Today’s Grain Market Update

by Andy Schwab

DTN reports:

Equities, energies, and metals all bounced early on Tuesday, following the recent financial market meltdown and the Federal Reserve’s aggressive interest rate hike. The U.S. dollar paused its nonstop rally to give grain and soy markets a much-needed boost. Wheat futures led the market higher, but the bullish euphoria appears short-lived, as the Fed is expected to remain hawkish in coming months. The equity markets ended up selling off late in the session, while the U.S. Dollar Index again approached the high. Corn and soybeans could not hold early gains, with beans closing lower.

Wheat:


Despite the U.S. Dollar Index recovering from the morning lows to once again challenge Monday’s contract high, wheat futures were able to salvage a higher close Tuesday. The dollar has lately been on a meteoric rise, as the Federal Reserve, to slow rampant inflation, has continued to aggressively raise lending rates. That has, in turn, made our already overpriced wheat too expensive for world importers. After two straight big down days, wheat was able to manage a solid higher close Tuesday. Both U.S. and world wheat supplies remain at multi-year lows, but due to aggressive offers from both Ukraine and Russia, U.S. wheat exports are lagging. The weather has provided a bullish tailwind for wheat, as the extreme drought in parts of the U.S. southwestern Plains continues to clip yield potential for hard wheat. However, winter wheat is just 31% planted at this point, with major producer Kansas just 19% seeded. There is plenty of time to replenish soil moisture, but the forecast for the next two weeks remains mostly hot and dry. Spring wheat harvest will wrap up this week, with only North Dakota to go, with 7% of harvest remaining as of Sunday. Expectations are for Sept. 1 wheat stocks to be 1.795 bb, compared to 1.774 bb last year. Although Ukraine continues to ship wheat from Black Sea ports, new-crop planting is not faring so well, with just 16% of the intended acreage planted thus far, as Russian occupation is likely to reduce wheat seeding; the Ukraine ag minister expects just over 10% less area for wheat. Wheat remains in a minor uptrend, but trade remains extremely volatile, impacted by war news, as well as world financials and the direction of the U.S. dollar. DTN’s National HRW Index closed at $8.88 — 42 cents below the Dec contract.

Corn:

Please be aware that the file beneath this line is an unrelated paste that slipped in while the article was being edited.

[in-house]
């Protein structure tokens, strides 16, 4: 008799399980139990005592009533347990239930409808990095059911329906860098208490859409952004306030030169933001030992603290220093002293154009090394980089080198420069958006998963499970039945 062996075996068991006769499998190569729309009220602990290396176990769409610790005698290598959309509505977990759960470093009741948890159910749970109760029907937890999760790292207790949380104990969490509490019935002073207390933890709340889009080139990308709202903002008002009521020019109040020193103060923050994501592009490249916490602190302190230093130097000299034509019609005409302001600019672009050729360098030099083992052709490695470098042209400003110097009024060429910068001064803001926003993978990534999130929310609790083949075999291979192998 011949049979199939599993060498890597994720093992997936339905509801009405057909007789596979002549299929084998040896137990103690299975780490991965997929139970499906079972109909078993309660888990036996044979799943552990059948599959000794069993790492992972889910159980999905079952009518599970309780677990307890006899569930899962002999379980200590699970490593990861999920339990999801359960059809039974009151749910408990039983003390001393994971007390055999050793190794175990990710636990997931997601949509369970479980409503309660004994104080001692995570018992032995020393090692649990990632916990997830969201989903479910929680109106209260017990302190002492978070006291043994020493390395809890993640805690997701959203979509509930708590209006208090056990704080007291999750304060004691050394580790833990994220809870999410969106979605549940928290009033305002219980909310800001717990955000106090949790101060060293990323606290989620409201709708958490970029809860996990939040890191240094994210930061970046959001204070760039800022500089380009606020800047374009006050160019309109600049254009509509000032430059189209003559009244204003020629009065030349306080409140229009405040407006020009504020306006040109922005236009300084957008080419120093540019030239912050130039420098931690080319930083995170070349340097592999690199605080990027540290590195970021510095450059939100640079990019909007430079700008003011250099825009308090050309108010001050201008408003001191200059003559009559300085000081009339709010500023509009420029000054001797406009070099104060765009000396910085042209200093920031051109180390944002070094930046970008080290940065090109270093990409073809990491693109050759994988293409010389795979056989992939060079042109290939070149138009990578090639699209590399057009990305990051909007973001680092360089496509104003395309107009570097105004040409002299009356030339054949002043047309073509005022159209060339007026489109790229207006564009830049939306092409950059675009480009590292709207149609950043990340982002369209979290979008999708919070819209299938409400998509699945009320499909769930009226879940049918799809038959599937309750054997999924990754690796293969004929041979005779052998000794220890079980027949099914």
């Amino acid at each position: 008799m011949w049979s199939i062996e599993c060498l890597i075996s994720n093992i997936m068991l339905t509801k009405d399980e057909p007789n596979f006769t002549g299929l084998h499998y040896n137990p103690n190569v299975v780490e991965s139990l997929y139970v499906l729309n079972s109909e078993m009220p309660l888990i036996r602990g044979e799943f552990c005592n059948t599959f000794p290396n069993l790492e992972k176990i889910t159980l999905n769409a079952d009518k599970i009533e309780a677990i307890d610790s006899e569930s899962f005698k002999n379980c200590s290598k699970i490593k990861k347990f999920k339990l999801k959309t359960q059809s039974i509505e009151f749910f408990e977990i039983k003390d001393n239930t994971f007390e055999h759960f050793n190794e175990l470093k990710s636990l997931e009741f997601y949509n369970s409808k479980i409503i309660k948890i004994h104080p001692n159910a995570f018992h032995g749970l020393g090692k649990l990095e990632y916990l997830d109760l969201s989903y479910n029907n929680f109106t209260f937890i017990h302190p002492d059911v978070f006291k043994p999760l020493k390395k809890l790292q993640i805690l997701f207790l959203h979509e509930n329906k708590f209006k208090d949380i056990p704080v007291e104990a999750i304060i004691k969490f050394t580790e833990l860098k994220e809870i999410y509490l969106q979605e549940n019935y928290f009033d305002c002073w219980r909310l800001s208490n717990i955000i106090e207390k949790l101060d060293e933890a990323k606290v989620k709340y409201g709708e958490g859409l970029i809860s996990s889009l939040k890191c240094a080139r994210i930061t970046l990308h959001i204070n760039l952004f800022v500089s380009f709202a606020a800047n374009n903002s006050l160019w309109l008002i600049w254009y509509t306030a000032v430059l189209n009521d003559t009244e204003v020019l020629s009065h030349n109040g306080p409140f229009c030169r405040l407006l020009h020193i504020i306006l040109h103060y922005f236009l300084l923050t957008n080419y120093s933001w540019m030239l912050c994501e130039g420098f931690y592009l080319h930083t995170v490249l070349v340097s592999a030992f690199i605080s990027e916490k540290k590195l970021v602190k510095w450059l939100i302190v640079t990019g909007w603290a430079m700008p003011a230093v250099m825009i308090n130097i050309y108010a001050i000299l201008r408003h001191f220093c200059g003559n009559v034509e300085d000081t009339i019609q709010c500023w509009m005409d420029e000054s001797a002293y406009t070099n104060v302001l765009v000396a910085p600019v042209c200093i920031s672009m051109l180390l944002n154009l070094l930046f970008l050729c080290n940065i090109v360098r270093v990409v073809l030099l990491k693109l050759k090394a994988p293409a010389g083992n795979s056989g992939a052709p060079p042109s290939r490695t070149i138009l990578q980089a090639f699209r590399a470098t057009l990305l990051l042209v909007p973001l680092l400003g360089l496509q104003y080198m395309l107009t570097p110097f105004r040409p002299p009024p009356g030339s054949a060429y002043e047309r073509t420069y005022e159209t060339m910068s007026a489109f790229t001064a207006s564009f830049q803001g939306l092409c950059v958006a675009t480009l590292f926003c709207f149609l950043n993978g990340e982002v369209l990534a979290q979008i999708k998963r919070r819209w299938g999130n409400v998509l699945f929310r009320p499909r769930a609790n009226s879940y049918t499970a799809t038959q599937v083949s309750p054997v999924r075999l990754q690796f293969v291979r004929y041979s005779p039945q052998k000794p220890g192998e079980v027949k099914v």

Corn futures began Tuesday on solid footing, rising on the heels of recovering financial markets early. However, Dow Jones futures began to crumble midsession, dropping for the sixth consecutive day. The dollar, which was down early, recovered to again test Monday’s new 20-year high. Corn futures still managed to eke out a very small gain for the day. Demand for U.S. corn has left much to be desired lately, as U.S. corn offers are at a sharp premium to those of both Ukraine and South America. With the recent plunge in crude oil futures and lower gasoline demand, corn for ethanol usage has also declined. The weather ahead is mostly warm and dry, which will accelerate harvest efforts through the week. Corn is now 12% harvested nationally — a bit behind the five-year average. Basis levels, while still firm, are transitioning from old to new crop. China’s corn price is falling as well, and China interest in U.S. corn has been nonexistent. South Korean feed groups tendered for corn on Monday, with FLC reported to have bought 68,000 metric tons (mt) of South American corn, and MFG buying 137,000 mt of either South American or South African corn. So, while the emphasis was on tightening corn supplies in the U.S., it is the demand factor, especially in light of recession fears and slowing global growth, which has been a major headwind for corn prices. Friday features NASS’ quarterly Grain Stocks report; the average estimate for Sept. 1 corn stocks is 1.497 billion bushels (bb), according to the Dow Jones survey, compared to 1.235 bb a year ago. Funds remain net long in the corn market, estimated to be holding a net long, with options, of over 160,000 contracts. For now, December corn remains in a bullish trend, but look for a fall below $6.62 to result in increased selling. We closed just a nickel above that level. DTN’s National Corn Index closed at $6.74 — 8 cents over the Dec contract.